Developing domain expertise by reducing writing surface area

And a deep dive into the themes in this newsletter

When I started this newsletter, I had an inkling that my next venture would be in the space of lifelong career support for entrepreneurs. My motivation for writing this newsletter about entrepreneurial career-building was that I would (1) build a relevant audience of people who could be interested in my future venture(s), and (2) write my way into domain expertise and strong points of view on topics related to entrepreneurial careers. If I’m able to do those two things through this newsletter, I’d be well-positioned to launch something years down the line. I wrote about this concept in my post, Writing as an onramp to building a startup.

One of the challenges is that while the topic of “entrepreneurial careers” is under-explored, it has the potential to be expansive. It could include startup advice, navigating career decisions, building side projects, and everything in between.

One concern when starting this newsletter was that there would be such an abundance of things to write about that the surface area of my writing would be large. I feared I would end up write about a lot of things, but that the totality of my writing wouldn’t have common themes or help me develop domain expertise.

My writing tends to be serendipitous. Just last week, I had a post 75% written. When I woke up on Sunday and opened my laptop to finish it, I felt compelled to write and publish something completely different: Building a portable audience. In order to keep up with publishing a post per week, I can’t be too prescriptive. If I find inspiration, motivation, or curiosity to write about something, I have to listen to my instincts. To mitigate the risk of this serendipitous approach increasing my surface area, I try to find ways to reference concepts from other posts when writing something new. That way, I can write whatever I’m inspired to write about and rest assured that I’m leaving a trail of breadcrumbs, hopefully resulting in deeper perspective and domain expertise.

This week, I reviewed my posts to date to see how I was doing. 17 of my 31 posts to date link to at least one other post (there are 32 total links). Analyzing the relationships between my posts has given me a deeper understanding of which concepts have had the most influence on my writing.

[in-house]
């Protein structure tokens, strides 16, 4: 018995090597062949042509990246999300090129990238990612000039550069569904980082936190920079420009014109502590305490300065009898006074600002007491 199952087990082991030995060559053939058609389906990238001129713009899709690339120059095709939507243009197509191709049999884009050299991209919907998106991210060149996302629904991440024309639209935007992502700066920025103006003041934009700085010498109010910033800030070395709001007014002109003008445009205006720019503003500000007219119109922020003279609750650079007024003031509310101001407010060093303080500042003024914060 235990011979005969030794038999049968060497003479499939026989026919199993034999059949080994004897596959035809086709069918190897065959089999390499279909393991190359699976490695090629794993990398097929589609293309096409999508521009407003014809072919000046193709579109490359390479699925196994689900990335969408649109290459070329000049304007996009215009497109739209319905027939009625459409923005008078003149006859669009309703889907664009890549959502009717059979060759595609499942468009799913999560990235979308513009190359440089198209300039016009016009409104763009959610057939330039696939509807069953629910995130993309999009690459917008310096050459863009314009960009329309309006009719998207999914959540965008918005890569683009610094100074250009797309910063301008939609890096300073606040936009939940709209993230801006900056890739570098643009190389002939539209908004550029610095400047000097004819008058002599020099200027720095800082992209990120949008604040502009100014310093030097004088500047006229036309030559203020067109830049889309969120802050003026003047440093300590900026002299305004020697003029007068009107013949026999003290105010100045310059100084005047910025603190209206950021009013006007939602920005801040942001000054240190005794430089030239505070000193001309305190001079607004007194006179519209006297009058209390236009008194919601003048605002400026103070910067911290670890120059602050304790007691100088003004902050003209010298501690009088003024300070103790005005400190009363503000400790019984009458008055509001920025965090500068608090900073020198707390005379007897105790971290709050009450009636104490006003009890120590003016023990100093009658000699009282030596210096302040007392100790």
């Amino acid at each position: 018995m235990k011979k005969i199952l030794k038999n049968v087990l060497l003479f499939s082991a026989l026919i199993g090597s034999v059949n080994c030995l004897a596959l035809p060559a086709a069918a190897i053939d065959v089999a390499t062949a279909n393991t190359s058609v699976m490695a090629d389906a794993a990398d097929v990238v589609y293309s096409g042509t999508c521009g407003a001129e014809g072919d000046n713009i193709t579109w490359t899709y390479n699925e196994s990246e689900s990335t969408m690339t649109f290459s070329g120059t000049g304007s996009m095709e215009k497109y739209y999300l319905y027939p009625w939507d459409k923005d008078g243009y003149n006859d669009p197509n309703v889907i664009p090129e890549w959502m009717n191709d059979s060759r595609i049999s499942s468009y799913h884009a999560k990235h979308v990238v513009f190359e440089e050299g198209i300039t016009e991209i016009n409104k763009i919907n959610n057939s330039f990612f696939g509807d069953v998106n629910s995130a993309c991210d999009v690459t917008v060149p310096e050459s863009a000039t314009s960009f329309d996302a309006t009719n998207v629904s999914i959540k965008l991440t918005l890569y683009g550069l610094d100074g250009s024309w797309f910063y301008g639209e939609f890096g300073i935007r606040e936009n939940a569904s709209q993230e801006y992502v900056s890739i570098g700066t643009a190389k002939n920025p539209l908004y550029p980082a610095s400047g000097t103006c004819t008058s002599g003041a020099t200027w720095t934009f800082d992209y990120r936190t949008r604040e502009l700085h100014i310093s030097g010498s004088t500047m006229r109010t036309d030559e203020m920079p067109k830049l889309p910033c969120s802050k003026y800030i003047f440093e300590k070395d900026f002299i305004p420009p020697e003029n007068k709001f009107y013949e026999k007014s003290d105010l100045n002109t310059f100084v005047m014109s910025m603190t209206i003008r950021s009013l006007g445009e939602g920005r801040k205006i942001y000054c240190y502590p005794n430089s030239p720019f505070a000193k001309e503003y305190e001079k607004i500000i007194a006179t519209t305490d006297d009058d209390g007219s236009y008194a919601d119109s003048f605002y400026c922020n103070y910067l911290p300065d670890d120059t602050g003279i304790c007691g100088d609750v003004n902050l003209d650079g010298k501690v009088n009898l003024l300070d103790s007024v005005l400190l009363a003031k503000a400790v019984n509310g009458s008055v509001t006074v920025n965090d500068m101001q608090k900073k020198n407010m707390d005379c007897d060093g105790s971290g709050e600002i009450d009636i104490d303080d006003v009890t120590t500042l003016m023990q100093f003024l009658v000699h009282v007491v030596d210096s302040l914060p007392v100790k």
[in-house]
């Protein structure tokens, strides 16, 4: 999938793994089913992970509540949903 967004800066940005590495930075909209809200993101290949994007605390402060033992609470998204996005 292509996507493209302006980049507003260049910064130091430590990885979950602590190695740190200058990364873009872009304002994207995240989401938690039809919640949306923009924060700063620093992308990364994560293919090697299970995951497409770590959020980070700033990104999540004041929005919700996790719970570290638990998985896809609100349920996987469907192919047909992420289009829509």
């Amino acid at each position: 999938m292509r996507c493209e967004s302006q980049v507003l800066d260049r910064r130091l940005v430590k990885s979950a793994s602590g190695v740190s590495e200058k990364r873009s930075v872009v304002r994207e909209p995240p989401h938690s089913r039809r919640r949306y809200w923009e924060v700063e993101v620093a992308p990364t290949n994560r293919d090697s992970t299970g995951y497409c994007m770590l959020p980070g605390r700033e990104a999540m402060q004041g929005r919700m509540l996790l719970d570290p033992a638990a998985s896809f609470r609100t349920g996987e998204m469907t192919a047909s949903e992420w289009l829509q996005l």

So far, it appears that the following posts are most compelling and influential (in my own head), as they’ve been referenced in the most posts so far.

I also took some time to evaluate some of the themes that have emerged in my writing. A subscriber once told me that my newsletter felt a bit like I was writing a book chapter-by-chapter. I think they may be right. But it’s hard to now what book you’re writing if you don’t know what the themes are.

I went through my posts to date and tagged them with 13 themes that emerged:

  • Building Entrepreneurial Skills: 11 posts

  • Long-term Career Thinking: 9 posts

  • Diversification: 8 posts

  • De-risking: 8 posts

  • Side Projects: 8 posts

  • Building Audience/Network: 7 posts

  • Startup Ecosystem Observations: 7 posts

  • Growing Entrepreneurial Assets: 6 posts

  • Building Domain Expertise: 6 posts

  • Founder Readiness: 6 posts

  • Founder Mental Health: 4 posts

  • Intellectual Honesty: 3 posts

  • Finding Collaborators: 2 posts

When I started this newsletter, I would not have predicted that these would be the influential concepts or themes that I would write about. Prioritizing linking to other posts in my writing has been an effective mechanism for minimizing the surface area of my writing. I’ve been able to follow my curiosity while ensuring that my writing is getting deeper, not just broader. I’m pleasantly surprised to see these themes emerge so clearly, which gives me confidence that I’m developing a compelling point of view on entrepreneurial careers.

As I continue with this newsletter, I plan to focus more on depth with these concepts rather than branching out further and increasing my surface area.

And if you’re writing on a consistent basis yourself, I recommend linking to other posts so you’ll be able to follow the breadcrumbs you’re leaving for yourself to understand what the common threads are.